What It Means to be a Sober Alcoholic
The term “sober alcoholic” is often used among people in recovery or learning to live without drinking alcohol. “Sober” and “alcoholic ” describe two kinds of people. The former is taking a step towards abstinence from alcohol. At the same time, the latter is a person who suffers from an alcohol use disorder (AUD).
Generally, not every sober person has dealt with alcohol addiction. It does not always mean you have a drinking problem and stay away from alcohol. It’s a word that describes the state of your body after the alcohol has cleared off. So if you wanted to describe someone who isn’t drinking, you could call them “sober.”
Being sober comes with being clear-headed and being able to act appropriately. Since there is no alcohol in your body, your judgment is most likely intact, and your mind is clear. Now, it’s one thing to be sober and another to live a life of sobriety. The latter refers to living as a person who has intentionally chosen to stay away from drinking and be a better version of yourself.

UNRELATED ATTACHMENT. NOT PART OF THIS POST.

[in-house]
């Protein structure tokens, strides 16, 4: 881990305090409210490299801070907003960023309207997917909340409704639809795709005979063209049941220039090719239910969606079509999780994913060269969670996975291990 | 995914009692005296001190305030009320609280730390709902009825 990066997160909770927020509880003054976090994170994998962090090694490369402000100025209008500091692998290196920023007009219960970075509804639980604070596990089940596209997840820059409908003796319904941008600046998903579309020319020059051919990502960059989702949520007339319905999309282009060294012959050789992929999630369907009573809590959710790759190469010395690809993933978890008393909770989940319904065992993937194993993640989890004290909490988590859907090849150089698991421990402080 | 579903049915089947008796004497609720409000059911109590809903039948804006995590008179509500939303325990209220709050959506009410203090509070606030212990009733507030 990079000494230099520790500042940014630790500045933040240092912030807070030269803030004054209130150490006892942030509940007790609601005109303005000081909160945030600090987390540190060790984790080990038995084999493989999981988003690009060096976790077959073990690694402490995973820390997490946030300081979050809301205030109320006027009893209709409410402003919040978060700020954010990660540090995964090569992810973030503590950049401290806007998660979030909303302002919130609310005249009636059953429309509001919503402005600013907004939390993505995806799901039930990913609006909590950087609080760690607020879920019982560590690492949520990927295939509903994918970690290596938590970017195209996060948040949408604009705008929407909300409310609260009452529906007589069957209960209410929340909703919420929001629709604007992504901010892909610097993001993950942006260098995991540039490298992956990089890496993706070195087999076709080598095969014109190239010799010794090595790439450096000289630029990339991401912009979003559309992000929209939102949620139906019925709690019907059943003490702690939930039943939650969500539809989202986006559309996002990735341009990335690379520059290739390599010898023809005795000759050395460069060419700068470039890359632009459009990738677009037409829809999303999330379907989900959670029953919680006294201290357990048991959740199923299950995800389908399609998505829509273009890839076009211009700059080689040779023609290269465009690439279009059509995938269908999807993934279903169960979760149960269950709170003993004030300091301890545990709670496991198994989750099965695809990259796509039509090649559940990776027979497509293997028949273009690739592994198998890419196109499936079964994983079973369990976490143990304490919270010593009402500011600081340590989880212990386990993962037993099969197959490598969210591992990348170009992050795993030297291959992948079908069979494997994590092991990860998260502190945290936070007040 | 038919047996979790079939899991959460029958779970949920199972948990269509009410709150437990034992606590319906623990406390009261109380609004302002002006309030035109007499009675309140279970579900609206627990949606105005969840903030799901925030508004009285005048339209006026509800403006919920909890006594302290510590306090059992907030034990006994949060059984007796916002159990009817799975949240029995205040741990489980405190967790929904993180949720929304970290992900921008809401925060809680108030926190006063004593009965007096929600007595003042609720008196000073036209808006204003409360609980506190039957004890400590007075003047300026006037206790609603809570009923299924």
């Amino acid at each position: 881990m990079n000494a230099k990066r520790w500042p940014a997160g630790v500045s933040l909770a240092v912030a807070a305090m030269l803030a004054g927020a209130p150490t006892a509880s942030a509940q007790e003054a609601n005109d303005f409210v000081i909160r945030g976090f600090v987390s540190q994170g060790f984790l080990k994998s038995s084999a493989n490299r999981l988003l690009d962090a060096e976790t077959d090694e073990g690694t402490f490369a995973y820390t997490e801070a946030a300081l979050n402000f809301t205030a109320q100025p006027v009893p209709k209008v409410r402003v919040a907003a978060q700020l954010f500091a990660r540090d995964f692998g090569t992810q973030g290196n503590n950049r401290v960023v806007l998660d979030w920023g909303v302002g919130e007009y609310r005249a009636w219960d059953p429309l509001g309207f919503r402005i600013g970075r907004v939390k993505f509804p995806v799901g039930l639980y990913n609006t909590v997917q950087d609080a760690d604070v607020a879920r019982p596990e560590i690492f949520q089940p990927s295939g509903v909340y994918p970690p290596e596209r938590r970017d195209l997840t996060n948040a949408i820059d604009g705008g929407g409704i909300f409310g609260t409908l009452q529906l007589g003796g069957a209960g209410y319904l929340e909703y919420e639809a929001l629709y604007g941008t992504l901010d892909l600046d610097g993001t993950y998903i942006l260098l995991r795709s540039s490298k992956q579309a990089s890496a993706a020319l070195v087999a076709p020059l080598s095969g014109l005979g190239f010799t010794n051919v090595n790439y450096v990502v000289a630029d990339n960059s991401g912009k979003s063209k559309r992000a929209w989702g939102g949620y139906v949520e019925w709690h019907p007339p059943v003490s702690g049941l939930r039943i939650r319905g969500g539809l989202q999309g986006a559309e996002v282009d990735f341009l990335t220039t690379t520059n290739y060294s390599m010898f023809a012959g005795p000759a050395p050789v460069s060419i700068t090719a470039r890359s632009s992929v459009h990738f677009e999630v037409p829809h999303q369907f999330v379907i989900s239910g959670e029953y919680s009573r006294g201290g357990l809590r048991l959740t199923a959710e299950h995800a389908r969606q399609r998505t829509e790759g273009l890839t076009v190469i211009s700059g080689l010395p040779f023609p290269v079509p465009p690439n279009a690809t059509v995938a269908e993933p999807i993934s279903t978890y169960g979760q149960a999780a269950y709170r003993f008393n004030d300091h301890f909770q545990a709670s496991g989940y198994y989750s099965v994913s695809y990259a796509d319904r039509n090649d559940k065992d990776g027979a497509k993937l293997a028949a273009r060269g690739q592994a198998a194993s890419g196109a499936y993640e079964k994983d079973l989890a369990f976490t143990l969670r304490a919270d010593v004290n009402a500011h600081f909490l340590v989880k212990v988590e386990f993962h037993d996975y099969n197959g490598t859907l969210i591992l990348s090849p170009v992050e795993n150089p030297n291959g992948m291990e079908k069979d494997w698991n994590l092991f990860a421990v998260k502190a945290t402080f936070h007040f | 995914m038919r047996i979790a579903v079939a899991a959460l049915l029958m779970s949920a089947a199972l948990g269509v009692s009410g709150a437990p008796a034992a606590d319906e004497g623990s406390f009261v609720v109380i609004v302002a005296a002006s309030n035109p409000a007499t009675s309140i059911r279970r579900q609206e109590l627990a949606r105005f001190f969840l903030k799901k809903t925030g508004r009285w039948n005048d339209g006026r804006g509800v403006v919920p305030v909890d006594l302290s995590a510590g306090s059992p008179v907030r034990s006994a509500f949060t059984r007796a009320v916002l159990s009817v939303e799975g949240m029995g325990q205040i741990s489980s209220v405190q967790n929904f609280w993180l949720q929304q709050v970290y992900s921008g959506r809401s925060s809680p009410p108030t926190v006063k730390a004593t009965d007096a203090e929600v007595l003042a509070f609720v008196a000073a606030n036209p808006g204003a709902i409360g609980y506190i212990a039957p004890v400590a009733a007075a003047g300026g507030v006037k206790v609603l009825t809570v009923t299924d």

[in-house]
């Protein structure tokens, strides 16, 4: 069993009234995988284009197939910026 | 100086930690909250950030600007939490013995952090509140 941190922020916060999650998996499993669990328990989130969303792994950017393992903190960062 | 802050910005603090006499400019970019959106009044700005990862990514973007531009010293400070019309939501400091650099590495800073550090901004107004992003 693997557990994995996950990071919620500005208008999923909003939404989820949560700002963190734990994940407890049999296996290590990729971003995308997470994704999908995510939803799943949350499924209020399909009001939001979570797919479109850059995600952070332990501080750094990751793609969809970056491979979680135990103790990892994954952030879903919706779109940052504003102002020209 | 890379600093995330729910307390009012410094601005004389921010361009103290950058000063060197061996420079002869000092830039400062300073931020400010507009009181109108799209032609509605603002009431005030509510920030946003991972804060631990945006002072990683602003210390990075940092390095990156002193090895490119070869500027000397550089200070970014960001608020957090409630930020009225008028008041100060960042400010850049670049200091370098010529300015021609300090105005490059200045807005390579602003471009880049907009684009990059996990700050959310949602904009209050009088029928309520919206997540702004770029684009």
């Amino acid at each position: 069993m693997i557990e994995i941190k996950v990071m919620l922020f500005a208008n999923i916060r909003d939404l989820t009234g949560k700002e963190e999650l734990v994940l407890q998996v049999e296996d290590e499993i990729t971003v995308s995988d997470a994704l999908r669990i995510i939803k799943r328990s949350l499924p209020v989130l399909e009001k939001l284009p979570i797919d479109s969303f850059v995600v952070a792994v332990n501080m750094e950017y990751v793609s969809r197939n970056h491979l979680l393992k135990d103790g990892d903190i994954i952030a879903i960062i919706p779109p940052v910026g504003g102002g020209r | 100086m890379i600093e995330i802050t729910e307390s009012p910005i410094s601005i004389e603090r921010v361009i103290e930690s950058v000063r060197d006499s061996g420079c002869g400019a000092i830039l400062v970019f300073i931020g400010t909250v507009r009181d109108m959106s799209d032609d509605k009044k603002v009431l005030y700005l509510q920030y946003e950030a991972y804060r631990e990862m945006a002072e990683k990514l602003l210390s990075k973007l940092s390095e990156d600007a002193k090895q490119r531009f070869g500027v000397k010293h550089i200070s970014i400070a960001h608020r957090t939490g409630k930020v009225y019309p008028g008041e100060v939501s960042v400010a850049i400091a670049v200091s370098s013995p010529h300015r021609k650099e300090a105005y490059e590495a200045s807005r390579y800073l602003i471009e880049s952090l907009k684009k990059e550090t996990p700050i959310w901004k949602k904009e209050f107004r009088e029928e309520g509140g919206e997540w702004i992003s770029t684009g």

Being a sober alcoholic means, you have identified drinking as a pattern you don’t want to continue practicing. It is a stepping stone that differentiates sober alcoholics from casually sober people.
What It Means to be a Sober Alcoholic
A sober alcoholic is a person who no longer experiences withdrawal symptoms. If you only drink occasionally, you most likely have your desire for alcohol under control. So, you may not experience alcohol withdrawal each time you take a break from drinking.
Alcoholics, on the other hand, experience physical and mental changes when they stop drinking. These changes result from the fact that alcohol affects coordination between the brain and the rest of your body. Your body learns to adapt and function with the constant intake of alcohol.
So, when your body stops getting constant alcohol, it has to readjust and learn how to function correctly again. First, your body system purges the alcohol left in it. Afterward, it goes through withdrawal.